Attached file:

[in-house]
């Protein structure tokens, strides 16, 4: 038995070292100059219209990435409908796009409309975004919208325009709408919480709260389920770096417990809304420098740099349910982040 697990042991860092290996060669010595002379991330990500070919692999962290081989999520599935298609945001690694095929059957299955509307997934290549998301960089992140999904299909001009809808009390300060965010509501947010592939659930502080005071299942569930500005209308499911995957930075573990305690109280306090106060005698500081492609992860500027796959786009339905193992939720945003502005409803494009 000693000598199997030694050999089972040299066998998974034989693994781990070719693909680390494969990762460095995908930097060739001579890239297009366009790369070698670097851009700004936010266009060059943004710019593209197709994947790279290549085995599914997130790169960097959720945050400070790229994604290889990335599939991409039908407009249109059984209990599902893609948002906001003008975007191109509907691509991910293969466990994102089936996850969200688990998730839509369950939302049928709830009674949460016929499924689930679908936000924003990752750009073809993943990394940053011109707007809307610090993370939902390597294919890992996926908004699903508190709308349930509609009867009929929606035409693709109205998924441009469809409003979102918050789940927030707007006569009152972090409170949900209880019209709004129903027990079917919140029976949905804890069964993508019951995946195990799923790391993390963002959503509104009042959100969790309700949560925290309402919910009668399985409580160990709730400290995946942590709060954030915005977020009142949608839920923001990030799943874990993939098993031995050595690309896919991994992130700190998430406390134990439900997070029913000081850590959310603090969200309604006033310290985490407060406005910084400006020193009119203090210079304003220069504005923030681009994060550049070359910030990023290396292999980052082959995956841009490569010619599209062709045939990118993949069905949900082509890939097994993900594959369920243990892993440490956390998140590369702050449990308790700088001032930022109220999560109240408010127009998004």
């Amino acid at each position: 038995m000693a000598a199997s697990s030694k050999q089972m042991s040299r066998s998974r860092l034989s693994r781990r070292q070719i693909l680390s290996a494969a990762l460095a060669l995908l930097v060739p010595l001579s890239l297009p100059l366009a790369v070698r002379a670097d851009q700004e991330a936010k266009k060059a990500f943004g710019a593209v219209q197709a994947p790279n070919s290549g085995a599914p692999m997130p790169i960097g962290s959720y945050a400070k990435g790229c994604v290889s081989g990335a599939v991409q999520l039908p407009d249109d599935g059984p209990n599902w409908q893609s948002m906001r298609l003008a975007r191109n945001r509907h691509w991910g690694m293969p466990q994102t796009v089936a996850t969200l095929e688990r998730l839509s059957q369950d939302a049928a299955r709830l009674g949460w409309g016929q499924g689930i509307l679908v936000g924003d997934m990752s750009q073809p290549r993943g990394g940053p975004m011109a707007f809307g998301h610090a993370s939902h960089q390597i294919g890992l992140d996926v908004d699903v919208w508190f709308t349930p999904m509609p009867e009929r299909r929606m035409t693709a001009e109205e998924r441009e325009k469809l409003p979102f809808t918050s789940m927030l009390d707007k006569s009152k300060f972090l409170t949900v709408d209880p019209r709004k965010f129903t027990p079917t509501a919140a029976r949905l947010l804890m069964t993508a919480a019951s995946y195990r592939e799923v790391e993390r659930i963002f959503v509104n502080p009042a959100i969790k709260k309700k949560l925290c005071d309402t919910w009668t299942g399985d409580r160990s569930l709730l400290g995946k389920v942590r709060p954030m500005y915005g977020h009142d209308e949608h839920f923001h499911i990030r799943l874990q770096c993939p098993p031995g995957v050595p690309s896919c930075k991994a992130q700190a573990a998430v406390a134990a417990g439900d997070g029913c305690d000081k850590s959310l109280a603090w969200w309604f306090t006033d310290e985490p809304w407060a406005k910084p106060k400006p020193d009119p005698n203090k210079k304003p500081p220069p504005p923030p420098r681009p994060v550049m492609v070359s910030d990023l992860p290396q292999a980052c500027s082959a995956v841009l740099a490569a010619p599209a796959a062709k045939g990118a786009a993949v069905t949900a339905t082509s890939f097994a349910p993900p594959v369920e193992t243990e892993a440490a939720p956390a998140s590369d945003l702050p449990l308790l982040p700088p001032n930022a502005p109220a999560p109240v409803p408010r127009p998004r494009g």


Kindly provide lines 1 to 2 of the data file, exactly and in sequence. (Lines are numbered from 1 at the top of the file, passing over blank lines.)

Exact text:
[in-house]
């Protein structure tokens, strides 16, 4: 038995070292100059219209990435409908796009409309975004919208325009709408919480709260389920770096417990809304420098740099349910982040 697990042991860092290996060669010595002379991330990500070919692999962290081989999520599935298609945001690694095929059957299955509307997934290549998301960089992140999904299909001009809808009390300060965010509501947010592939659930502080005071299942569930500005209308499911995957930075573990305690109280306090106060005698500081492609992860500027796959786009339905193992939720945003502005409803494009 000693000598199997030694050999089972040299066998998974034989693994781990070719693909680390494969990762460095995908930097060739001579890239297009366009790369070698670097851009700004936010266009060059943004710019593209197709994947790279290549085995599914997130790169960097959720945050400070790229994604290889990335599939991409039908407009249109059984209990599902893609948002906001003008975007191109509907691509991910293969466990994102089936996850969200688990998730839509369950939302049928709830009674949460016929499924689930679908936000924003990752750009073809993943990394940053011109707007809307610090993370939902390597294919890992996926908004699903508190709308349930509609009867009929929606035409693709109205998924441009469809409003979102918050789940927030707007006569009152972090409170949900209880019209709004129903027990079917919140029976949905804890069964993508019951995946195990799923790391993390963002959503509104009042959100969790309700949560925290309402919910009668399985409580160990709730400290995946942590709060954030915005977020009142949608839920923001990030799943874990993939098993031995050595690309896919991994992130700190998430406390134990439900997070029913000081850590959310603090969200309604006033310290985490407060406005910084400006020193009119203090210079304003220069504005923030681009994060550049070359910030990023290396292999980052082959995956841009490569010619599209062709045939990118993949069905949900082509890939097994993900594959369920243990892993440490956390998140590369702050449990308790700088001032930022109220999560109240408010127009998004």